# Confusion over wording of classification of covering spaces

I'm a little confused interpreting the statement of the classification of covering spaces in Hatcher's text.

Let $$X$$ be path connected, locally path connected, and semi locally simply connected. Then there is a bijection between the base point preserving isomorphism classes of path-connected covering spaces $$p:(\tilde{X},\tilde{x_0})\to (X,x_0)$$ and the set of subgroups of $$\pi_1(X,x_0)$$. If basepoints are ignored, the correspondence gives a bijection between the isomorphism classes of path connected covering spaces and conjugacy classes of subgroups of $$\pi_1(X,x_0)$$.

The way I'm reading "the base point preserving isomorphism classes of path-connected covering spaces" is that you fix a base point $$x_1$$ in the covering space $$p_1:(X_1,x_1)\to (X,x_0)$$. We identify $$Q(X_1,x_1)$$ as the collection of all covering spaces $$p_2:(X_2,x_2)\to (X,x_0)$$ where there is a homeomorphism $$f:X_1\to X_2$$ where $$p_1=p_2\circ f$$. Then for each subgroup of $$\pi_1(X,x_0)$$, there is a corresponding $$Q(X_1,x_1)$$. But when he talks about ignoring the base point, does he mean now that if we keeps $$X_1$$ the same, but change $$x_1$$ to $$x_1'$$, then $$Q(X_1,x_1)$$ and $$Q(X_1,x_1')$$ correspond to conjugate subgroups of $$\pi_1(X,x_0)$$? Is it not possible that $$(X_1,x_1')\in Q(X_1,x_1)$$?

To each path-connected covering space $$p:(\tilde{X},\tilde{x}_0)\to (X,x_0)$$ assign the subgroup $$G(p) = p_*(\pi_1(\tilde{X},\tilde{x}_0))$$ of $$\pi_1(X,x_0)$$. Then the assertion is
1. Each subgroup $$G \subset \pi_1(X,x_0)$$ has the form $$G = G(p)$$ for some path-connected covering space $$p$$.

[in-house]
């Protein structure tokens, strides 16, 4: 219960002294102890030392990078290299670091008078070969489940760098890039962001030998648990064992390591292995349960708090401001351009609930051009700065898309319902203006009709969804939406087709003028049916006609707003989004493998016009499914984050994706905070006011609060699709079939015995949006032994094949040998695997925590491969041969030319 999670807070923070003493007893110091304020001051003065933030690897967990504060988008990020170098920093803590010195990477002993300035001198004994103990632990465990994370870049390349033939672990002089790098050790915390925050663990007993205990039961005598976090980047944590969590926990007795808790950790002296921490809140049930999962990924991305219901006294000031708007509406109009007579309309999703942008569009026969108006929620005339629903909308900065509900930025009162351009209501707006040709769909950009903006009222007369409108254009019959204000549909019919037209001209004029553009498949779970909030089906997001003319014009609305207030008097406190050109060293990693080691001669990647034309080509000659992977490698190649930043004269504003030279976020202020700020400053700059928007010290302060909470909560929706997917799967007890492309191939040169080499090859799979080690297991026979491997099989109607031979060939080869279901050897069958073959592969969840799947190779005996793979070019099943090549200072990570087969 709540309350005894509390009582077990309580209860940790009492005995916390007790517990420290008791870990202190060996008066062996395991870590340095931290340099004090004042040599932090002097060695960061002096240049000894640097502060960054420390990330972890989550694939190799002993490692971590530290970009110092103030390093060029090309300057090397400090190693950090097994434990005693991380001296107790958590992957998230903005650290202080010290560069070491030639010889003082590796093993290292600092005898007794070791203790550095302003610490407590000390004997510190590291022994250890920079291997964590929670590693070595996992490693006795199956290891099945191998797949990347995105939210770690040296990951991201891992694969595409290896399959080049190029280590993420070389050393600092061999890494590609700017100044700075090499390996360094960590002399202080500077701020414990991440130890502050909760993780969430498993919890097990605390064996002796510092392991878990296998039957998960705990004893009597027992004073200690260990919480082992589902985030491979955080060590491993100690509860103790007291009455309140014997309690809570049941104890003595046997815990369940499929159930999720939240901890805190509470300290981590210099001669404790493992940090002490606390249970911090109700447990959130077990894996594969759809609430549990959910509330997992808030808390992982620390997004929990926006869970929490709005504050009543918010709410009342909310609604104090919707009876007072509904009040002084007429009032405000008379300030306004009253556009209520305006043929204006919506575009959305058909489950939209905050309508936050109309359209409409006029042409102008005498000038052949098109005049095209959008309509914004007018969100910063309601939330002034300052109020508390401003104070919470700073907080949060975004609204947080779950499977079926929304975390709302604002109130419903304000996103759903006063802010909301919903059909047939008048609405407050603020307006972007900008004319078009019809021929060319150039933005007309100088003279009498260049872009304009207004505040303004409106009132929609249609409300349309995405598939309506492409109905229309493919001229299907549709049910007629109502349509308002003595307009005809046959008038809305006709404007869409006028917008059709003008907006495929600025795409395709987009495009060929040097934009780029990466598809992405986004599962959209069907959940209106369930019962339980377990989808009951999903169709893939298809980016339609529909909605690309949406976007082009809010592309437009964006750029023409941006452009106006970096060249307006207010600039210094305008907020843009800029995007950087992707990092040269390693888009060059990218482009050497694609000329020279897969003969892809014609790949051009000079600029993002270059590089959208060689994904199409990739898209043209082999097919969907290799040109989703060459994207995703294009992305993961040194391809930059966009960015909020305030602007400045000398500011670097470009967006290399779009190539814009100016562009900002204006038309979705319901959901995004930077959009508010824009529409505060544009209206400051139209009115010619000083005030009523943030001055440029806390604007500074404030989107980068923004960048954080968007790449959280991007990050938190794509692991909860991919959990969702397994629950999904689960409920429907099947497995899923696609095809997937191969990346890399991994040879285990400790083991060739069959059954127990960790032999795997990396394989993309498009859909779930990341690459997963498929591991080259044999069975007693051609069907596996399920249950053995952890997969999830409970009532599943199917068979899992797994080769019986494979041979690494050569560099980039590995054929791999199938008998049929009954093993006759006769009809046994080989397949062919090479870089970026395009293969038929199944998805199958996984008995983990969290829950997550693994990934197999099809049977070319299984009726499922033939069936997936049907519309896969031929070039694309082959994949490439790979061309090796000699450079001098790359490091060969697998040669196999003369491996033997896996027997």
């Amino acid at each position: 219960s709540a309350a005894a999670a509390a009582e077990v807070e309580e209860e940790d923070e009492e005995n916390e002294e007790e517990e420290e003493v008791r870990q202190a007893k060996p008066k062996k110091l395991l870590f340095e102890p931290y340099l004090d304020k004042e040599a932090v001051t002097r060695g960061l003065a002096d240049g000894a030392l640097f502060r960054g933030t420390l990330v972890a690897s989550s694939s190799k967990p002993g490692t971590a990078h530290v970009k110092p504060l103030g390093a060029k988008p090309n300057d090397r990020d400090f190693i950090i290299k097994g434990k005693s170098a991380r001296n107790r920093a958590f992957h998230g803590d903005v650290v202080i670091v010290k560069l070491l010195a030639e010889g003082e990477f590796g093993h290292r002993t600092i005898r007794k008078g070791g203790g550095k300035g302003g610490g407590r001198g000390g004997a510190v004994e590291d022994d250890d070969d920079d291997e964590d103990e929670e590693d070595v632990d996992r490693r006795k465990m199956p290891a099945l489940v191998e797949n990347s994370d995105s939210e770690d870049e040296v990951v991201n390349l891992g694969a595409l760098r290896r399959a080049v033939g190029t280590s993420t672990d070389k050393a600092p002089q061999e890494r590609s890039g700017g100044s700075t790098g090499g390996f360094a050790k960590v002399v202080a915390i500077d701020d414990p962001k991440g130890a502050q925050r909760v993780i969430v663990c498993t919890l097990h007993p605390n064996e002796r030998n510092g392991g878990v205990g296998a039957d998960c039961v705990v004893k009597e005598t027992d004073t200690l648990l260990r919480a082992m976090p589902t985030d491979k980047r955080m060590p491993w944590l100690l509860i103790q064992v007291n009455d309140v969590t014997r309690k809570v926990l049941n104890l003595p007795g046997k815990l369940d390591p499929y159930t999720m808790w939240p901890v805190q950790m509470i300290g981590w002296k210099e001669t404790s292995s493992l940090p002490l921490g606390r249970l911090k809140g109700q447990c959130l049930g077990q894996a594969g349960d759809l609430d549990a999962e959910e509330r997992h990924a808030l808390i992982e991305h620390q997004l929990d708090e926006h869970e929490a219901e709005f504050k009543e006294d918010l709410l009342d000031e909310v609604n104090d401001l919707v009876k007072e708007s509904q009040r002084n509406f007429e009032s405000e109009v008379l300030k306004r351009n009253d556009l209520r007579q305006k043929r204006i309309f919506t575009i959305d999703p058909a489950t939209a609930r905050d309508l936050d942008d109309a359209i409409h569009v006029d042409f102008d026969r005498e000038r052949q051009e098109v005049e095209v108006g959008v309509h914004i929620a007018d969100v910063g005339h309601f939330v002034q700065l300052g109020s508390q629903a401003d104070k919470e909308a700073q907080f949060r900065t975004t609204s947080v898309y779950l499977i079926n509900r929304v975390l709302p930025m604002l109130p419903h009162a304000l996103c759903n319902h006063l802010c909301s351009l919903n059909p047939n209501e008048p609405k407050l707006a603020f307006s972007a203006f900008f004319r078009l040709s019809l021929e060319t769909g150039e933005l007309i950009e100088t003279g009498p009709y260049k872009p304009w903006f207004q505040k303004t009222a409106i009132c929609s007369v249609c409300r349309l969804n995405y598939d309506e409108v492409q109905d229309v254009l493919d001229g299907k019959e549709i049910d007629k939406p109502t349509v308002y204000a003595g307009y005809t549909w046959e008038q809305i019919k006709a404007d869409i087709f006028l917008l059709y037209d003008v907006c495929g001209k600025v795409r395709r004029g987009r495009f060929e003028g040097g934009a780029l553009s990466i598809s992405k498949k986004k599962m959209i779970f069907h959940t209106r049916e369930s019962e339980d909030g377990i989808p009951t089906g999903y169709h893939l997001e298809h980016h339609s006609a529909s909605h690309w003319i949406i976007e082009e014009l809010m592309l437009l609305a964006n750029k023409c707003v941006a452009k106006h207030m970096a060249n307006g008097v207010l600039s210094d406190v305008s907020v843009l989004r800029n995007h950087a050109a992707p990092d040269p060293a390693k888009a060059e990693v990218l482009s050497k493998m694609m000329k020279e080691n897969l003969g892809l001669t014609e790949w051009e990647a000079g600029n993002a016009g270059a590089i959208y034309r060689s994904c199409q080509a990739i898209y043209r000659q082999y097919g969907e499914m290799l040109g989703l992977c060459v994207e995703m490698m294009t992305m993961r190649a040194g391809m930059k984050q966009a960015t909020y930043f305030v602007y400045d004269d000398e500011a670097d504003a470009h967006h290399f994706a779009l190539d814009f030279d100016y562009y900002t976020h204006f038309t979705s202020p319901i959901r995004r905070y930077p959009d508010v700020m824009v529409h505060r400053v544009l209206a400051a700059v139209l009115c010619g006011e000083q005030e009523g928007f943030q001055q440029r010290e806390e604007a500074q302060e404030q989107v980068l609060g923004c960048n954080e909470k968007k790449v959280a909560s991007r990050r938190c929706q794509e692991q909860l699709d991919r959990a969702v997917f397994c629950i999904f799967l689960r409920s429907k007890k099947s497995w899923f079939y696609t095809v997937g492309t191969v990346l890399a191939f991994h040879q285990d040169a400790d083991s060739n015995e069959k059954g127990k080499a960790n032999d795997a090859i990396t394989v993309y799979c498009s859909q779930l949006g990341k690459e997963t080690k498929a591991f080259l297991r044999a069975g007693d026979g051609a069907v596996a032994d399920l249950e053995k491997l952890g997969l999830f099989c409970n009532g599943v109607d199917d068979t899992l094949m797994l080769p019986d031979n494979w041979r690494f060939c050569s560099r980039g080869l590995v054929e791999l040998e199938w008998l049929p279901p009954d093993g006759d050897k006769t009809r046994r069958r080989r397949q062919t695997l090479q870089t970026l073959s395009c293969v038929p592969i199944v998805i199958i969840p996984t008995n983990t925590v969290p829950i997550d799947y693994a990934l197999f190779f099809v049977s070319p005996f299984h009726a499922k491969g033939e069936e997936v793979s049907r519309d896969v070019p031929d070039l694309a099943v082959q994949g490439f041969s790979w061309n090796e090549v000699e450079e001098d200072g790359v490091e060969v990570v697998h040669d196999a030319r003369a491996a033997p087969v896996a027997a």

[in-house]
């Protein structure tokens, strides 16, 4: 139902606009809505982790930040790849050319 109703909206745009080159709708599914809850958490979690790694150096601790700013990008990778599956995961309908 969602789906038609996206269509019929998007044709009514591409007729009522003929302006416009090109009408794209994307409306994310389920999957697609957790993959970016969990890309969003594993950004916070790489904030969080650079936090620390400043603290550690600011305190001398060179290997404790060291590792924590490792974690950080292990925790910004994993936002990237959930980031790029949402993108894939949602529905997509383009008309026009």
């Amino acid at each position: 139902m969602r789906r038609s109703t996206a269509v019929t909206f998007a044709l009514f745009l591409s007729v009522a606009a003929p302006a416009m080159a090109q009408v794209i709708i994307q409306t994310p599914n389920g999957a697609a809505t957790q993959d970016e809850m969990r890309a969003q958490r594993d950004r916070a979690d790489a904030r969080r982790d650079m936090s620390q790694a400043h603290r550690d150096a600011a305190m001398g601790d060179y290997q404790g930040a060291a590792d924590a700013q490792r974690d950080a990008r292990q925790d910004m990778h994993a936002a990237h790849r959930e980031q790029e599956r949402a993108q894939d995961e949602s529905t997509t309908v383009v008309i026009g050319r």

2. $$p,p'$$ are basepoint-preserving isomorphic covering spaces if and only if $$G(p) = G(p')$$.
3. $$p,p'$$ are isomorphic covering spaces if and only if $$G(p),G(p')$$ are conjugate.
In 3. we only require that there exists a homeomorphism $$f : \tilde{X} \to \tilde{X}'$$ such that $$f \circ p = p'$$; we do not require $$f(\tilde{x}_0) = \tilde{x}'_0$$.
You consider a fixed covering space $$p_1:(X_1,x_1)\to (X,x_0)$$ and define $$Q(X_1,x_1)$$ as the collection of all covering spaces $$p_2:(X_2,x_2)\to (X,x_0)$$ where there is a basepoint-preserving homeomorphism $$f:X_1\to X_2$$ with $$p_1=p_2\circ f$$. If you drop the reqirement "basepoint-preserving", you get a larger class $$Q'(X_1,x_1)$$. If you replace $$x_1$$ by $$x'_1$$ in the same fiber, you trivially have $$(X_1,x'_1) \in Q'(X_1,x_1)$$, but in general not $$(X_1,x'_1) \in Q(X_1,x_1)$$. If $$p_1$$ is a normal covering space, then it is true for all $$x'_1$$. Thus it is possible. But if $$G(p_1)$$ is a non-normal subgroup of $$\pi_1(X,x_0)$$, you will find $$x'_1$$ such that $$(X_1,x'_1) \notin Q(X_1,x_1)$$.